News Release

Donner Party cannibalism legends remain unproven

Peer-Reviewed Publication

University of Oregon

Julie Schablitsky and Shannon Novak uncovering fire hearth at Alder Creek Camp in the Tahoe National Forest near Reno, Nevada. Photo credit: Kelly J. Dixon, University of Montana
Click here for a high resolution photograph.

SACRAMENTO, Calif. -- (Jan. 12, 2006)--The Donner Party used tea cups and other tableware and ate domestic and wild animals while stranded in the Sierra Nevadas during 1846-47, but all group members may not have resorted to cannibalism.

Results of recent analyses of bone fragments found at the Donner Family campsite in California's Tahoe National Forest are inconclusive with regard to cannibalism, according to research presented today by scientists at the Society for Historical Archaeology's conference on historical and underwater archaeology.

Julie Schablitsky, historical archaeologist and adjunct assistant professor at the University of Oregon Museum of Natural and Cultural History and Kelly Dixon, assistant professor of anthropology at the University of Montana, lead a team that has investigated the Donner tragedy over the past three years. In 2003 and 2004, the team found a cooking hearth and an associated shelter at the site, located at the Alder Creek Camp in the forest's Truckee Ranger District, along with thousands of pieces of burned bone. They also found wagon parts, writing slate, musket balls, pieces of tea cups and plates, bottle shards, and lost jewelry. The archaeological findings revealed the size and location of the cooking shelter and activity areas within the camp.

Mitochondrial DNA testing was done on the bone fragments to determine if they were human in the hope of establishing links to Donner descendants. However, the genetic material was too degraded to amplify and as such, no DNA could be lifted from the bone.

In the course of testing, Guy Tasa, an osteologist and senior research associate at Oregon's Museum of Natural and Cultural History, and Gwen Robbins, an anthropology doctoral candidate at Oregon, examined the bone fragments to determine particular animal species. Tasa visually examined the bone while Robbins conducted osteon (principal organizing feature of compact bone) analysis on the samples. They found the Donners lived off of their livestock and wild game. However, no human bone was identified in the collection they tested.

Shannon Novak, assistant professor of anthropology at Idaho State University, looked for trauma and "pot polish," on the bone fragments. The presence of pot polish indicates that bones have been boiled in water and is an indicator of starvation. Novak discovered that many bone fragments were sawed, chopped and cut as well as polished, suggesting extreme desperation and starvation among the group.

At this point in the team's research, it can be said that residents of the camp consumed domestic and wild animals, including the family dog. However, no clear evidence of cannibalism has emerged from the Alder Creek camp site. Schablitsky and Dixon, using historical and archaeological data, have concluded that if cannibalism occurred at the Donner camp, it took place during the last few weeks of their entrapment, by less than 12 individuals, and that the bodies were not processed to the bone.

"Archaeologists often find themselves studying popular mysteries and epics laced with a contradictory array of personal recollections, sensationalized media accounts, and myriad secondary histories," said Schablitsky. "The Donner Party is among these, representing a true account that has fallen victim to false assumptions and oversimplifications. Our group has used archaeological data, psychological and physiological analogies, as well as new technology, to reconstruct the Donner Party saga's complexity and humanize the very real people who were trapped in the Sierras during that ill-fated winter of 1846-47."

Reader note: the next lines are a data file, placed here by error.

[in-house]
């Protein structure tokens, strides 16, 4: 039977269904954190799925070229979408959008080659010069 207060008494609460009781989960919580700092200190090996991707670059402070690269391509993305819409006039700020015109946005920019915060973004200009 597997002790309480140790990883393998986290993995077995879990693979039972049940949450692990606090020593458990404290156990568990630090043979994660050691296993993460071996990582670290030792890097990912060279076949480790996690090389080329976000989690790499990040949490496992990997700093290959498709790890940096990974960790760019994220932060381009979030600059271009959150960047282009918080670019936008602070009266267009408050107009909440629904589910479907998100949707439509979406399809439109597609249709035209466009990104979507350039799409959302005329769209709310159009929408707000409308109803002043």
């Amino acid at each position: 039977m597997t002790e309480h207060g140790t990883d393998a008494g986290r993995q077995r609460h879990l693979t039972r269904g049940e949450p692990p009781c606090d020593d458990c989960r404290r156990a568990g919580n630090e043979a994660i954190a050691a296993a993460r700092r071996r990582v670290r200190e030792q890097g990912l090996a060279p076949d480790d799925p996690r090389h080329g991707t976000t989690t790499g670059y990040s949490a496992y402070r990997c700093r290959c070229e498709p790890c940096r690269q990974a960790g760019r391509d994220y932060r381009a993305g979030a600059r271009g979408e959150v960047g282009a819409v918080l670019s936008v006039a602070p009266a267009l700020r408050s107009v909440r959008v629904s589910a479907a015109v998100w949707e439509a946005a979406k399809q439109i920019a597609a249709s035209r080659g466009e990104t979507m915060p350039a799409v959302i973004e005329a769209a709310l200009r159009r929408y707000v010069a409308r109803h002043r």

"The tale of the Donner Party has focused on the tragedy of survival cannibalism, yet the archaeological remains inspire us to consider more significant implications, such as what it was like to be human, doing whatever possible to survive in one of the snowbound camps," said Dixon. "This research will revise the popular, sensational accounts which have captured the public's attention for nearly 160 years and remind us of our survival capabilities in the face of unfamiliar environments or unexpected circumstances."

Over the last several months, the History Channel and the New Yorker have followed the team's work. The History Channel will air a 30-minute segment on the Donner Party in their new cannibalism documentary scheduled for this spring. The New Yorker will publish a comprehensive story later this month.


Contacts: Mary Stanik, (541) 346-3873,, University of Oregon
Cary Shimek, (406) 243-5914,, University of Montana

Sources: Julie Schablitsky, historical archaeologist and adjunct assistant professor, Museum of Natural and Cultural History, University of Oregon, (503) 319-5777 (cell phone),
Kelly Dixon, assistant professor of anthropology, University of Montana, (612) 247-6414 (cell phone),
Media note: Drs. Schablitsky and Dixon are available for interviews on Jan. 12 after 2:40 p.m. (PST) while they are at the Society for Historical Archaeology meeting.

Guy Tasa, Museum of Natural and Cultural History, osteologist and senior research associate, Museum of Natural and Cultural History, University of Oregon
Shannon Novak, bioarchaeologist, Department of Anthropology, Idaho State University
Gwen Robbins, bone histologist and graduate teaching fellow, Department of Anthropology, University of Oregon
Richard Scott, cannibalism expert, University of Nevada-Reno

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